Mutual support groups whose members identify as lesbian, gay, bisexual, transgender, queer or questioning. Some groups may include intersex individuals. Groups may also be structured for the parents, children, heterosexual spouses or partners or other relatives or significant others of LBGTQ individuals. The groups provide an opportunity for members to share their issues and concerns with others in a safe, supportive environment. Meeting formats may include in-person, telephone or Internet options.
Student-run clubs (typically in a middle school or high school, or on college/university campuses) which provide a safe place for students to meet, support one another, talk about issues related to sexual orientation and gender identity, and work to address homophobia and transphobia. Many GSAs function as a support group and provide safety and confidentiality to students who are struggling with their identity as lesbian, gay, bisexual, transgender or questioning. In addition to support, some GSAs work on educating themselves and the broader school community about sexual orientation and gender identity issues. They may bring in outside speakers to cover a particular topic such as LGBTQ history. They may organize a "Pride Week" or "LGBTQ Awareness Events" and offer a series of educational workshops, panels and pride celebrations. Other GSAs are activist clubs and have worked to get LGBTQ issues represented in the curriculum, LGBTQ related books in the library, and progressive non-discrimination policies implemented at a district level. All of these different types of GSAs also provide a social outlet for LGBTQ students and their straight allies. GSAs help to build community at schools and lessen the isolation that LGBTQ students might otherwise experience.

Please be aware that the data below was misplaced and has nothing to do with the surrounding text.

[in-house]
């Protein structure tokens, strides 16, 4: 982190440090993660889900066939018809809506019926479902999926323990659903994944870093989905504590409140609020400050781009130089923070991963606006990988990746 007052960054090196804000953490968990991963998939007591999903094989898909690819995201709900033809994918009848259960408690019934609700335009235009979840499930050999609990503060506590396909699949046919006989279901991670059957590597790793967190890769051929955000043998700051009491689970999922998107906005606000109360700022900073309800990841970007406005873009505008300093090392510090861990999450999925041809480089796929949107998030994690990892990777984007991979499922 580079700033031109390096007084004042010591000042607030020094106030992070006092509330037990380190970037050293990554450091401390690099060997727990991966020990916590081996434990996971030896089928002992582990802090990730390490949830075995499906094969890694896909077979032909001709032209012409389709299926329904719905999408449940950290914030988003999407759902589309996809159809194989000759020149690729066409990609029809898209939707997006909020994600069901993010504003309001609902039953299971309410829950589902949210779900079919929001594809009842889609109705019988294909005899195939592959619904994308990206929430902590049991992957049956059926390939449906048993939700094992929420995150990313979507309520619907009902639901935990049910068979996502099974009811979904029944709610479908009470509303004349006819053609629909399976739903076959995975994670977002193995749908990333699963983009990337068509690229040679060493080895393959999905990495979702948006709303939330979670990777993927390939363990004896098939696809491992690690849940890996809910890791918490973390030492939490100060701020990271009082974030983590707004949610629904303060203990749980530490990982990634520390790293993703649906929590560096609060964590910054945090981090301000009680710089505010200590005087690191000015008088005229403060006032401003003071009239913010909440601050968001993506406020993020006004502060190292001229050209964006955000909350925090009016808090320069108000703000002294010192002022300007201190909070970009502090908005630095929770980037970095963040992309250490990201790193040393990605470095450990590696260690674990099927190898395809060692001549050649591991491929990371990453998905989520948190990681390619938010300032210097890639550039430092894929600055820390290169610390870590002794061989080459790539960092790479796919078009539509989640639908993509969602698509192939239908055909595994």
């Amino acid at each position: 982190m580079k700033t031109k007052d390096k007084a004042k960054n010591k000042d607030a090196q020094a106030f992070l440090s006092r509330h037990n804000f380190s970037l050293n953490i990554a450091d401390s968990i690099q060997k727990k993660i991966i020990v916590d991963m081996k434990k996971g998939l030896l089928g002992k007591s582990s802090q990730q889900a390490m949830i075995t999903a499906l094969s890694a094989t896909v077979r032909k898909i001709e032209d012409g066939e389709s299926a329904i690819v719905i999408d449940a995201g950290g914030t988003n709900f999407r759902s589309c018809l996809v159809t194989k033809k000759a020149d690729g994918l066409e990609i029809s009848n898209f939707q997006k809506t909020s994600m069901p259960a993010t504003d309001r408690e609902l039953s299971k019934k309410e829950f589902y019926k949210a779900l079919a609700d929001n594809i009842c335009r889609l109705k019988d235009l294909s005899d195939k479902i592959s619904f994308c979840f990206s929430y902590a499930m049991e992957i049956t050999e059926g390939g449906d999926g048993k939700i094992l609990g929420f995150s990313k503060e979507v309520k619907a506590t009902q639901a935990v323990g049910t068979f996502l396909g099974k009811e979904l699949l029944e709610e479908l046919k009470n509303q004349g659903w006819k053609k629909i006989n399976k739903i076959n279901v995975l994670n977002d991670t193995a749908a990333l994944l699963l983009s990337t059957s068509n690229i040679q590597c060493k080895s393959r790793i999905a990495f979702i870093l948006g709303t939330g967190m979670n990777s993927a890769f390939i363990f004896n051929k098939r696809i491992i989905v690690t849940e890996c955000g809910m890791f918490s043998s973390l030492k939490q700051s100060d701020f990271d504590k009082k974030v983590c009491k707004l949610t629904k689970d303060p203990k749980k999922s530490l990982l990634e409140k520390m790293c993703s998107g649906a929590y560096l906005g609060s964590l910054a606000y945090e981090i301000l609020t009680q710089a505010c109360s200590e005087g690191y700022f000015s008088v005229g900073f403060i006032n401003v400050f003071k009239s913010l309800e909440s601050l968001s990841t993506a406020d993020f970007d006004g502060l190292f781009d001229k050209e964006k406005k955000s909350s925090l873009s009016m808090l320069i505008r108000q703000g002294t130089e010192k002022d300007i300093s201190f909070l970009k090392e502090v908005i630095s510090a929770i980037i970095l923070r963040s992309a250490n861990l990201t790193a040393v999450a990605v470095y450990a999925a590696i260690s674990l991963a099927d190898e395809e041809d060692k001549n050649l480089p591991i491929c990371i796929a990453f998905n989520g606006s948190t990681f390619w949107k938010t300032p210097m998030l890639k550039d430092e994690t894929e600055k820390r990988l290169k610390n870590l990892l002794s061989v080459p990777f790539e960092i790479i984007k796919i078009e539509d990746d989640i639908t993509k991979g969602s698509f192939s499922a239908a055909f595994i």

Programs that provide immediate assistance for individuals who identify as lesbian, gay, bisexual, transgender, two-spirit or queer as well as people who are in the process of coming out, people who are questioning their sexual orientation/gender identity and/or their friends and families. Included may be short-term emotional support, resources and community referrals. The service is generally free and confidential and may offer peer support. Helpline staff are generally available via telephone, email, chat and/or text.
The above terms and definitions are part of the Taxonomy of Human Services, used here by permission of INFO LINE of Los Angeles.